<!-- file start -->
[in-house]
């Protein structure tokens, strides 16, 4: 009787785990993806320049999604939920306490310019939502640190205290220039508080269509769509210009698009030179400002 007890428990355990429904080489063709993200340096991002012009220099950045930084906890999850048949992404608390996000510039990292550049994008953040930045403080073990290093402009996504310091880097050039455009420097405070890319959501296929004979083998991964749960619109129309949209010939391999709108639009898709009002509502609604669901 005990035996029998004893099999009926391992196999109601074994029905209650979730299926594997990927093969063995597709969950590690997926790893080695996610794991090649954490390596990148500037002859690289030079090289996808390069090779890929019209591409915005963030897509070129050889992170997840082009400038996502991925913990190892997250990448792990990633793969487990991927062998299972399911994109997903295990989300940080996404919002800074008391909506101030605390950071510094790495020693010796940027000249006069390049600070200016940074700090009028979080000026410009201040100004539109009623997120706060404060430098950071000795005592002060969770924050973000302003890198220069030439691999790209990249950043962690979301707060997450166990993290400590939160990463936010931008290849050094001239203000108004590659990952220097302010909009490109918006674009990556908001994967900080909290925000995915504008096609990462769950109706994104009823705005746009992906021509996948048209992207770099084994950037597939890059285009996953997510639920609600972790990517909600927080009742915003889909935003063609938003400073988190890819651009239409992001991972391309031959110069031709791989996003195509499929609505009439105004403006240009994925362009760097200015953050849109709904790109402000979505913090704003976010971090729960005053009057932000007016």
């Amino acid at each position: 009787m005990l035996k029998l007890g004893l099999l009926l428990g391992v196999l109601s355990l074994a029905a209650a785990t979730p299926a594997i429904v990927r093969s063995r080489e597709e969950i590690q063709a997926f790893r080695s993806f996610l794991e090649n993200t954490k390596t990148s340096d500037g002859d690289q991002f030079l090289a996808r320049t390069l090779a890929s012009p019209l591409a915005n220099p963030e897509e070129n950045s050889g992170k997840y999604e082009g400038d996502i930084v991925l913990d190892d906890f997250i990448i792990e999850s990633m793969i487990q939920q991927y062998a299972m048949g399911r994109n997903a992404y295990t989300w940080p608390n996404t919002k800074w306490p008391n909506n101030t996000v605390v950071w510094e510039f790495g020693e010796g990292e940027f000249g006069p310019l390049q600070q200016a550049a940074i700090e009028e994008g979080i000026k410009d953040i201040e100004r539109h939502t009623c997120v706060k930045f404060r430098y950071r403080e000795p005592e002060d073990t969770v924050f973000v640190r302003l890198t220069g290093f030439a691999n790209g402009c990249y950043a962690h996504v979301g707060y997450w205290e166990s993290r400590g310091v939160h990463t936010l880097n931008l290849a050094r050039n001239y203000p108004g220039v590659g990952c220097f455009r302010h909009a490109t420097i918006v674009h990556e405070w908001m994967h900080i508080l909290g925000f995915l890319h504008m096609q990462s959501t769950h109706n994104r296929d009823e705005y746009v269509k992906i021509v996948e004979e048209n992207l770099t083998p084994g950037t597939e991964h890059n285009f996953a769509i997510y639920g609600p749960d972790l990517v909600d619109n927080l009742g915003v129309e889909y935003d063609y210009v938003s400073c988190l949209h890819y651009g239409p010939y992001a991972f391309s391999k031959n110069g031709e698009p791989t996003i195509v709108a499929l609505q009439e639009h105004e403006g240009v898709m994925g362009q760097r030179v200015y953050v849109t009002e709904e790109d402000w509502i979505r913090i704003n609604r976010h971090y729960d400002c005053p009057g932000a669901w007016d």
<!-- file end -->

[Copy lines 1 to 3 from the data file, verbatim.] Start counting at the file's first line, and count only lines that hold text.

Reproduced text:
[in-house]
């Protein structure tokens, strides 16, 4: 009787785990993806320049999604939920306490310019939502640190205290220039508080269509769509210009698009030179400002 007890428990355990429904080489063709993200340096991002012009220099950045930084906890999850048949992404608390996000510039990292550049994008953040930045403080073990290093402009996504310091880097050039455009420097405070890319959501296929004979083998991964749960619109129309949209010939391999709108639009898709009002509502609604669901 005990035996029998004893099999009926391992196999109601074994029905209650979730299926594997990927093969063995597709969950590690997926790893080695996610794991090649954490390596990148500037002859690289030079090289996808390069090779890929019209591409915005963030897509070129050889992170997840082009400038996502991925913990190892997250990448792990990633793969487990991927062998299972399911994109997903295990989300940080996404919002800074008391909506101030605390950071510094790495020693010796940027000249006069390049600070200016940074700090009028979080000026410009201040100004539109009623997120706060404060430098950071000795005592002060969770924050973000302003890198220069030439691999790209990249950043962690979301707060997450166990993290400590939160990463936010931008290849050094001239203000108004590659990952220097302010909009490109918006674009990556908001994967900080909290925000995915504008096609990462769950109706994104009823705005746009992906021509996948048209992207770099084994950037597939890059285009996953997510639920609600972790990517909600927080009742915003889909935003063609938003400073988190890819651009239409992001991972391309031959110069031709791989996003195509499929609505009439105004403006240009994925362009760097200015953050849109709904790109402000979505913090704003976010971090729960005053009057932000007016």
């Amino acid at each position: 009787m005990l035996k029998l007890g004893l099999l009926l428990g391992v196999l109601s355990l074994a029905a209650a785990t979730p299926a594997i429904v990927r093969s063995r080489e597709e969950i590690q063709a997926f790893r080695s993806f996610l794991e090649n993200t954490k390596t990148s340096d500037g002859d690289q991002f030079l090289a996808r320049t390069l090779a890929s012009p019209l591409a915005n220099p963030e897509e070129n950045s050889g992170k997840y999604e082009g400038d996502i930084v991925l913990d190892d906890f997250i990448i792990e999850s990633m793969i487990q939920q991927y062998a299972m048949g399911r994109n997903a992404y295990t989300w940080p608390n996404t919002k800074w306490p008391n909506n101030t996000v605390v950071w510094e510039f790495g020693e010796g990292e940027f000249g006069p310019l390049q600070q200016a550049a940074i700090e009028e994008g979080i000026k410009d953040i201040e100004r539109h939502t009623c997120v706060k930045f404060r430098y950071r403080e000795p005592e002060d073990t969770v924050f973000v640190r302003l890198t220069g290093f030439a691999n790209g402009c990249y950043a962690h996504v979301g707060y997450w205290e166990s993290r400590g310091v939160h990463t936010l880097n931008l290849a050094r050039n001239y203000p108004g220039v590659g990952c220097f455009r302010h909009a490109t420097i918006v674009h990556e405070w908001m994967h900080i508080l909290g925000f995915l890319h504008m096609q990462s959501t769950h109706n994104r296929d009823e705005y746009v269509k992906i021509v996948e004979e048209n992207l770099t083998p084994g950037t597939e991964h890059n285009f996953a769509i997510y639920g609600p749960d972790l990517v909600d619109n927080l009742g915003v129309e889909y935003d063609y210009v938003s400073c988190l949209h890819y651009g239409p010939y992001a991972f391309s391999k031959n110069g031709e698009p791989t996003i195509v709108a499929l609505q009439e639009h105004e403006g240009v898709m994925g362009q760097r030179v200015y953050v849109t009002e709904e790109d402000w509502i979505r913090i704003n609604r976010h971090y729960d400002c005053p009057g932000a669901w007016d």